We have a saying here at Phoenix Farm, a theme that we think summarizes the joy and frustration of training our horses to be athletic partners: ?Training horses is never a straight line.?
What we mean is that the process of training horses means that you scale high peaks, descend into deep valleys, make wrong turns, go down dead ends and wander around a bit. But, if you keep your eyes on short-term and long-term training goals, and you keep working and listening to your horse, you usually get where you intended to go.
I'll use as an example my homebred mare Phoenix Amani, whom I competed last weekend in the Twin Rivers Horse Trials in Central California. SHe's provided me with numerous training and riding challenges, along with great joy and great frustration.
Amani is a perfect example of our saying that ?training horses is never a straight line.? We bred her to be an event horse (her sire is Formula One and her dam had a pedigree full of the best Thoroughbred jumping and stamina blood), and sHe's now 5. If you keep reading, you'll see why I think sHe's maturing into the horse we were trying to produce, but the road has to get there hasn?t felt like we were driving down I-95.
Amani?s early training under saddle was actually fairly unremarkable, somewhat surprisingly. From the very early days of her life, she?d demonstrated that she was highly opinionated and that her immediate reaction to something new was most often an explosion. So I called her (and still do) ?the Princess.? Still, she took to working well, as if it made sense to her, and she was always eager to jump?and very good at it.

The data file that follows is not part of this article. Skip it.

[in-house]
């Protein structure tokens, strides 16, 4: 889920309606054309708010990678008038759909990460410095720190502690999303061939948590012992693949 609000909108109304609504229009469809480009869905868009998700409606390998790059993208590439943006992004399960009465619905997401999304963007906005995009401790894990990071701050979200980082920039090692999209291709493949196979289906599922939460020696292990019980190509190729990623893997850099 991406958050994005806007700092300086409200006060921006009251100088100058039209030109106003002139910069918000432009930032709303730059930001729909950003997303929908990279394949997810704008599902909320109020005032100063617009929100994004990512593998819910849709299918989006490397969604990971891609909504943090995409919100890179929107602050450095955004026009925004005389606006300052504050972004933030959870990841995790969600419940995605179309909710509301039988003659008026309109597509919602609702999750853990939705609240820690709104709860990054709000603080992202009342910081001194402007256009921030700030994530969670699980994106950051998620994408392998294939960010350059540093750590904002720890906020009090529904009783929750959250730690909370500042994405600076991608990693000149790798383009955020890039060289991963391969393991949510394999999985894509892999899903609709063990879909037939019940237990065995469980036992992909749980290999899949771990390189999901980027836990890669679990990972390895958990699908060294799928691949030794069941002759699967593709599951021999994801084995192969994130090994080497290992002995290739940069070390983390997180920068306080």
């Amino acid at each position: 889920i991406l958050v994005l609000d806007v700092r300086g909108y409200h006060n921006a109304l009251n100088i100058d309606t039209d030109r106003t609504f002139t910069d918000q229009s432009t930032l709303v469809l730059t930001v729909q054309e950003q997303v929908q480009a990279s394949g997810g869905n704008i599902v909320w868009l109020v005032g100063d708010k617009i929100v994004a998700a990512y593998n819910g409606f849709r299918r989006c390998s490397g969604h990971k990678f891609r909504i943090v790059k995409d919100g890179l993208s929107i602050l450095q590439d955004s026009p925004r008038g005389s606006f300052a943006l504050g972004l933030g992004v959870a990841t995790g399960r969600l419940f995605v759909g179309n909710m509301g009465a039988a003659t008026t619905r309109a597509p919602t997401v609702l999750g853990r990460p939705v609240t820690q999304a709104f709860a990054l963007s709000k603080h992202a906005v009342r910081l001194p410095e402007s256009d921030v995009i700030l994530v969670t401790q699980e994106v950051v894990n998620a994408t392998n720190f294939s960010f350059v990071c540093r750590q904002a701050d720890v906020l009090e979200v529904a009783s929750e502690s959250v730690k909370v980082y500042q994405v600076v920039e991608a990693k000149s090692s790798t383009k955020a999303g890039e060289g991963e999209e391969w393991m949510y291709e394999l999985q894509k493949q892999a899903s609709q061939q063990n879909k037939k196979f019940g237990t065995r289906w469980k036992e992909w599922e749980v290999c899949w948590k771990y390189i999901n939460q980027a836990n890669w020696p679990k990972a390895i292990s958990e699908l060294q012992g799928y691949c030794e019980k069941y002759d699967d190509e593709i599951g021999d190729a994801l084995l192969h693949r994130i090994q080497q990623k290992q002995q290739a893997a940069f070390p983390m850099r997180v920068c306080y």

I took her to her first schooling event at the very beginning of her 4-year-old year, the first time she?d left the property, other than for three or four trail rides. She handled herself calmly and went very willingly. It seemed as if we were traveling down a straight road!
But then, six weeks later, I took her to her first recognized event, thinking she seemed ready. She wasn?t ready mentally. She got distracted in the dressage ring and sort of melted down and then was even more distracted in the show jumping and wouldn?t even jump the first jump.
Wrong turn. Look at the map?figure out where to go next, because this road isn?t going where we want.
So we backed up and turned around, trying to figure out where we'd gone wrong. I took her to several small shows and schooling events, and I took her cross-country schooling twice. I tried to expose her to a bunch of things away from home, and at home I worked her at times of commotion. We also draped towels and blankets on jumps, and through it all I demanded, more insistently than usual, that she pay attention to me and my aids. I insisted that she focus her sharp brain on her job, not on whatever distraction there was.
And I aimed her for a smaller, quiet horse trial as her next recognized start, at beginner novice. She had one run-out on cross-country, at an early jump in the deep shadow of a giant oak tree, but otherwise went perfectly. Her second start, at the busy Woodside October event, was a great success, as she finished third. Now we were cruising down the interstate again.
So I moved her up to novice for her next start, two weeks later at Ram Tap in Fresno. She?d previously gone boldly and happily into and through water (in competition and at our stream here at home), so I was really shocked when she stopped suddenly at the tiny bank jump into the water. So shocked that I almost went over her head! And then she stopped a second time, before I convinced her to leap in.